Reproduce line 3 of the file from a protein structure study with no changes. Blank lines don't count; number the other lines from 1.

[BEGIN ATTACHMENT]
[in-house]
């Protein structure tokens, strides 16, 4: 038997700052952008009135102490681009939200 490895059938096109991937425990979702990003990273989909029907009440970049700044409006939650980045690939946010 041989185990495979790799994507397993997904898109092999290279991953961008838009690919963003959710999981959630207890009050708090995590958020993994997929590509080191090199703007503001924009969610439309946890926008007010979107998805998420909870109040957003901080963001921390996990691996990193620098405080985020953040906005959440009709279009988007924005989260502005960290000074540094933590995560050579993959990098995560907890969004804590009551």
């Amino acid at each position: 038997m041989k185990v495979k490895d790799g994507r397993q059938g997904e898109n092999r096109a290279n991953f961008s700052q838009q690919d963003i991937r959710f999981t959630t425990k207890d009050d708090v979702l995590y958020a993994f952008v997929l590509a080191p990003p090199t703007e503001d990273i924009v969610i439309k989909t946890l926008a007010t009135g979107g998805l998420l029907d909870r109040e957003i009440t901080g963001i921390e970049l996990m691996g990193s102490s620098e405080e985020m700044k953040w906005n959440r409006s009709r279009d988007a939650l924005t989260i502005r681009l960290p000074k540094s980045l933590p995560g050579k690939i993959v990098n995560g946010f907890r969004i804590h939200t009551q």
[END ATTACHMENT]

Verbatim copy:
């Amino acid at each position: 038997m041989k185990v495979k490895d790799g994507r397993q059938g997904e898109n092999r096109a290279n991953f961008s700052q838009q690919d963003i991937r959710f999981t959630t425990k207890d009050d708090v979702l995590y958020a993994f952008v997929l590509a080191p990003p090199t703007e503001d990273i924009v969610i439309k989909t946890l926008a007010t009135g979107g998805l998420l029907d909870r109040e957003i009440t901080g963001i921390e970049l996990m691996g990193s102490s620098e405080e985020m700044k953040w906005n959440r409006s009709r279009d988007a939650l924005t989260i502005r681009l960290p000074k540094s980045l933590p995560g050579k690939i993959v990098n995560g946010f907890r969004i804590h939200t009551q």